Richard Bean’s play about the phone-hacking scandal hits the West End like a blunt-force instrument, following its success earlier this year at the National Theatre. Then, it appeared out of nowhere, having been written quickly and kept under wraps. Here, deprived of the gleeful surprise of its sudden debut, it’s often good fun, and very funny in places, but by no means a blistering masterpiece.
The plot greedily crams in every pilloried profession from the past few years’ sorry saga of lies and public corruption. We watch as morally vacuous and fiercely ambitious journalist Paige Britain sets her sights on being editor of Sun-like tabloid the Free Press, stumbles across the phone-hacking technique and literally gets into bed with the police as she uses it on celebrities, the Royal Family and the father of two missing girls.
This is sitcom satire, distinctly reminiscent of 90s newsroom TV comedy Drop the Dead Donkey, firing enough jokes at us that some inevitably hit their mark. From digs at the expenses scandal to a Nick Clegg-style YouTube remix of Aaron Neil’s brilliantly inept Met Commissioner, it’s a greatest-hits package of our media-digested lows. Bean parades cartoon posh-boy politicians, reporters and an Irish version of Rupert Murdoch before us in all of their scummy glory.
The National Theatre’s artistic director Nick Hytner keeps things moving at a colourful and energetic pace, with sliding video screens that smoothly partition the stage while blitzing us during scene changes with sharp send-ups of pun-tastic newspaper headlines (from such liberal bastions as The Gardener) and a hysterical social media. And there’s an undeniably cheeky thrill in hearing the voices of the Queen and Prince Charles spoofed in intercepted telephone calls.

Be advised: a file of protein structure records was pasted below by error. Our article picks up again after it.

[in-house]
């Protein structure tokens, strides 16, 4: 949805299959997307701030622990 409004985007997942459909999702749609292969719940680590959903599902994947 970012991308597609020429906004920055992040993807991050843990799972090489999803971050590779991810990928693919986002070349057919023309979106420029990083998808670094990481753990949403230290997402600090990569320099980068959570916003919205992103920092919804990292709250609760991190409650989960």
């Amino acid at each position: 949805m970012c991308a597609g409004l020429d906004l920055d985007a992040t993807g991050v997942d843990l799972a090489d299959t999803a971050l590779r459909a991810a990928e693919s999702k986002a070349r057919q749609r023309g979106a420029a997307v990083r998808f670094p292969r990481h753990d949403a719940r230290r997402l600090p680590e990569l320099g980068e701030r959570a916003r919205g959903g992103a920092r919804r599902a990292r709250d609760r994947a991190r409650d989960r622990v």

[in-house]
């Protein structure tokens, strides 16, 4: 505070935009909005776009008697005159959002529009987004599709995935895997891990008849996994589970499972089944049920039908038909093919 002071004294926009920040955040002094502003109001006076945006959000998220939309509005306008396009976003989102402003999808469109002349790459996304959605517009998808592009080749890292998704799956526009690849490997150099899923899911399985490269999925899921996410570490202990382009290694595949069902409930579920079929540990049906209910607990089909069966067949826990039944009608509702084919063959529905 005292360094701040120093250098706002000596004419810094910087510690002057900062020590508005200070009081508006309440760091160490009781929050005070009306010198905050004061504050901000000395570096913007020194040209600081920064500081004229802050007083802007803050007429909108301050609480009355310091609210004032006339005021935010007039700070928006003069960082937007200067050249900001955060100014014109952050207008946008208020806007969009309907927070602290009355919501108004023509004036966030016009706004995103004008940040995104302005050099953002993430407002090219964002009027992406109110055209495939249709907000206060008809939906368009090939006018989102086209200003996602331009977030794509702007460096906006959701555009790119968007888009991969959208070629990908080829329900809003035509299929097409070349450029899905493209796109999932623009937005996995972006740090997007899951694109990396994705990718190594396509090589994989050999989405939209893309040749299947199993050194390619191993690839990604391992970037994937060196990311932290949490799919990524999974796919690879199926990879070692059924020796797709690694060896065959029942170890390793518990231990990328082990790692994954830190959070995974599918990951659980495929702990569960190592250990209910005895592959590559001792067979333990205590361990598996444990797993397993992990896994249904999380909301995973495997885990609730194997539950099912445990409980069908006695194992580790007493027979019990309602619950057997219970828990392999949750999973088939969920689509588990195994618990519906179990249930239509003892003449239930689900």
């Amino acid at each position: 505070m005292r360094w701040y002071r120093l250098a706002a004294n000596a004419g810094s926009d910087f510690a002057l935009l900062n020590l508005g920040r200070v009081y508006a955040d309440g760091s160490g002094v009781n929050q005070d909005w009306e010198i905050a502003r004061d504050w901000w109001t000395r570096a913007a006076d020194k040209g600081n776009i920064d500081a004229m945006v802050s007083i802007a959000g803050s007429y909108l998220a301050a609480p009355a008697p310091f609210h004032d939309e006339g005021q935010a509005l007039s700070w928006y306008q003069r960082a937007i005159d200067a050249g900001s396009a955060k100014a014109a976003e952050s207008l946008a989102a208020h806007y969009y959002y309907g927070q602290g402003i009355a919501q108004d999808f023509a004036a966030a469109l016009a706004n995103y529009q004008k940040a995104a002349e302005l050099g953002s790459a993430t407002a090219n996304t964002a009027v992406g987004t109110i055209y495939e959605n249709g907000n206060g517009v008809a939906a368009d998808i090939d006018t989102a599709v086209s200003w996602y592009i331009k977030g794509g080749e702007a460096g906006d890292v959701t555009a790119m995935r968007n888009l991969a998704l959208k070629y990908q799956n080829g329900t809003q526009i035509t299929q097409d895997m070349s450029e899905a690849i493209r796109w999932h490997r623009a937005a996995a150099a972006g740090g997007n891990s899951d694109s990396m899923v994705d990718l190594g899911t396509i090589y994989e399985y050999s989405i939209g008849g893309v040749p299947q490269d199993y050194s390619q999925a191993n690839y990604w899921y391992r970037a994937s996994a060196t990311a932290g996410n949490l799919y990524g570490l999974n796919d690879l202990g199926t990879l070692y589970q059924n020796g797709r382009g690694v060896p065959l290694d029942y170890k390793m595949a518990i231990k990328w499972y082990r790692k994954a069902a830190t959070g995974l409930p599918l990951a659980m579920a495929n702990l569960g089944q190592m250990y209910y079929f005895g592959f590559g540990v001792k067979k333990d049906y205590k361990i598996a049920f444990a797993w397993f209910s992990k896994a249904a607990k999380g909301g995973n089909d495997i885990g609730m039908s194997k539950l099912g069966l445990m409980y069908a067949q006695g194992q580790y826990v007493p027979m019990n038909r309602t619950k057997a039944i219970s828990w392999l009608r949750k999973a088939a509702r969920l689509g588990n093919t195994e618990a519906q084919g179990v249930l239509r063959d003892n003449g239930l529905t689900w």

The major change in the show’s transfer from the National to the Haymarket is the replacement of Billie Piper with Lucy Punch as Britain. I didn’t see Piper in the role, but I wish I had. Punch is good at the newsroom banter but lacks the believable charm I suspect Piper brought to the character’s calculatedly flirtatious insinuation into the male-dominated and mutually back-slapping upper echelons of the Free Press, Downing Street and the Metropolitan Police.
But it’s blessed with some great performances – like Robert Glenister’s foul-mouthed Free Press editor Wilson Tikkel, who gets an erection with every punning headline. His is old school social prejudice versus Paige Britain’s career-motivated discrimination. She’s only interested in feeding whatever nasty public craving will get her promoted. Bean slyly contrasts her with Jo Dockery’s Rebekah Brooks-alike, Virginia White. The latter is unbelievably naïve – and deliberately so.
Broad brush caricature was probably the only way to go here, when the sheer awfulness of the likes of Andy Coulson and Brooks is almost beyond parody. If Bean hadn’t gone big, this play would have felt like any number of real-life news reports during the height of the Leveson Inquiry. Even so, the sense of familiarity is overwhelming. We know this story before it starts. There’s nothing here not sent up before.
Bean never deviates far enough from his source material to write something that carves a new route. Each character is a pastiche, going through motions we already know. It hits all the familiar beats and even the cynical ending isn’t a surprise when we’re used to a smug Piers Morgan presenting chat-shows. It’s good for easy laughs (although the jokes are never quite as funny as you want them to be) but disposable as theatre. It risks dating as quickly as yesterday’s headlines.